How to Win Followers and Influence Audiences

If You Build It, Will They Come?

. 5 min read

If You Build It, Will They Come?

You’ve made a great podcast and once people hear it, they’ll tell all their friends and you’ll start raking in the downloads… right? Well, maybe, but maybe not. You need a better plan than crossed fingers and faith to promote your podcast (though, those may help– read on!)


By launch time, creators have likely looked into how to find and grow the audience by signing up for at least one newsletterThese newsletters profess to explain how to increase downloads by doing things like setting up your own newsletter and/or promoting the show on social media. Following this plan, you are pitching your show to individuals and building your audience one set of ears at a time. Slow growth is definitely something that is important in podcasting. But it can be hard to be patient!

Like the rest of the online world, everything we see in a podcast player has been put there by a mix of our past preferences, the past preferences of a critical mass of other users, and a sprinkle of algorithm. But finding a podcast isn’t the same as most other search online: in-app search, while improving, has a bad reputation for making it difficult to find the kind of podcast you may be looking for through keywords. Through in-app placement, you are essentially preaching to the converted: your audience is podcast listeners in the platform, ready to listen to a podcast and looking for something new.

When we go into a podcast platform, the shows we see first were selected by human editors for being worthy of audience time and attention, which means you have to get your show in front of an actual person and convince them your podcast is worth featuring. Podcast platform promotion gets a show in front of people who are podcast listeners where and when they are ready to listen.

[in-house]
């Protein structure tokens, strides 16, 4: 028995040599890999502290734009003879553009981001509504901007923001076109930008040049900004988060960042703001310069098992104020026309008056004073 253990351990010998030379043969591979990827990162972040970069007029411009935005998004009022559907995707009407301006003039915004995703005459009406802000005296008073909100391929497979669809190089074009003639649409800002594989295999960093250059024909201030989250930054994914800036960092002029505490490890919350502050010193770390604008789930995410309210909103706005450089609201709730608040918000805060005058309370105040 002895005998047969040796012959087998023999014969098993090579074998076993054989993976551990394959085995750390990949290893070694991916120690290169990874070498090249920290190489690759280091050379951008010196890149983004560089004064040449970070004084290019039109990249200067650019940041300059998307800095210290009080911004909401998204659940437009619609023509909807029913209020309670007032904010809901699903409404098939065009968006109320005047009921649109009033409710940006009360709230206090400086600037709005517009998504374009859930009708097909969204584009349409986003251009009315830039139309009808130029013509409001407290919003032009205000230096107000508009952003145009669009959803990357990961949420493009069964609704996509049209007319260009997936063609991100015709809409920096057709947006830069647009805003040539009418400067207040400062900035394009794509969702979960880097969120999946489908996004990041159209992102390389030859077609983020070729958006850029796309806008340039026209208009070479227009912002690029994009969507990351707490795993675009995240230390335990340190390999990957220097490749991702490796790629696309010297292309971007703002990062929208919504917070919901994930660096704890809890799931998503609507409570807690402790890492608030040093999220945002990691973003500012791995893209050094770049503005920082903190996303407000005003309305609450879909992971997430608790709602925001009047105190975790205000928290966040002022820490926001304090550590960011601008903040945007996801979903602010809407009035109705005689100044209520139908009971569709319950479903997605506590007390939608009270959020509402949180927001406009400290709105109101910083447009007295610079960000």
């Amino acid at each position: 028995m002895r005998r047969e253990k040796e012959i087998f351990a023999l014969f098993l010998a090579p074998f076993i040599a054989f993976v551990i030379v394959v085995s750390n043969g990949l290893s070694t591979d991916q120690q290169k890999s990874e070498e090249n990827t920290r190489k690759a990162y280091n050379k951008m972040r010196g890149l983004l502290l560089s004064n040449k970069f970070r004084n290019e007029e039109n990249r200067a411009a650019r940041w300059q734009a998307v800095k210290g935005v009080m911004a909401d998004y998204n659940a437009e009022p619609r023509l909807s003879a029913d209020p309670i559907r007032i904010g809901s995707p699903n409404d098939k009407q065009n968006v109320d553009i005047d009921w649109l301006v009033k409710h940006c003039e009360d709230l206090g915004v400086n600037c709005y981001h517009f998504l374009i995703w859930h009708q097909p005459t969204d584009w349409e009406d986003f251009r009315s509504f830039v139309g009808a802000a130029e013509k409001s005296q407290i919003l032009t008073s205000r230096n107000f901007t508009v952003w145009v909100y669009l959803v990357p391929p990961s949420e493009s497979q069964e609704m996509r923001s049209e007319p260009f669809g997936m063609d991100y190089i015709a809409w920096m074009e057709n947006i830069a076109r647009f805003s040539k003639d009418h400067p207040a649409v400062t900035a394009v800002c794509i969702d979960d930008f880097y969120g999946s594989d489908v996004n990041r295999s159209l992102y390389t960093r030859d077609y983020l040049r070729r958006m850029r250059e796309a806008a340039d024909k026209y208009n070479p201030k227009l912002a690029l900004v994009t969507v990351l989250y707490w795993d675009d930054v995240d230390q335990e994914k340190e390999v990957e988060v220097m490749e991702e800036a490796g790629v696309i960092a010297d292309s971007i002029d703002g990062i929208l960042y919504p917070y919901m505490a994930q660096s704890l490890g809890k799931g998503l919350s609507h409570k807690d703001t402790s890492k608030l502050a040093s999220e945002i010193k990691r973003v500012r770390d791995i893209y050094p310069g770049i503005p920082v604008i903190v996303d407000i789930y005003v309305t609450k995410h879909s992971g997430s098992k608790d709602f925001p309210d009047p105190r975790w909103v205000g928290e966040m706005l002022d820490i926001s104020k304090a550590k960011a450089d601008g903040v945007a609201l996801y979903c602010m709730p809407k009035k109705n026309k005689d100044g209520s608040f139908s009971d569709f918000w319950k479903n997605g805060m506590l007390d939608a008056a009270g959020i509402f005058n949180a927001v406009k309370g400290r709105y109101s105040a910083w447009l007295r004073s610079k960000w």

If you have the budget, an in-platform paid campaign can be incredibly effective at bringing new audiences to your show. Castbox and Castro, among others, allow you to buy placement in their carousels and playlists. This puts your show in front of real people so they can sample, and maybe tell a friend. We like to say, the job of the audience development team is to get as many people as possible to sample a show, but the editorial team makes something so good they are sure to come back. Paid platform promotion is a separate topic that we will dig into in the weeks ahead, but for now I’m going to tell you all about the ones that you can get for free.


There is another platform promotion plan that money can’t buy- but you need a great pitch and a little bit of luck. At Pacific Content, platform promotional placement is a part of our audience growth strategy: when we have a new show or a new season, we carefully consider the ask for promotion, the timing, and the right platform. In days past, when a client launched a show or a season, we would ask for promotion only on Apple’s platform. The thinking was that Apple platform promotion was pivotal to the success of a podcast because most listening happened on the Apple Podcasts app. As with many things in the podcasting industry, times have changed, so we’ve adapted: we now routinely ask for promotion on Apple and Spotify (US), as well as Stitcher/Pandora/SXM, and Amazon Music. Each platform has different guidelines for how much time it needs to process a request, so when planning a strategy, budget for 2–6 weeks of lead time.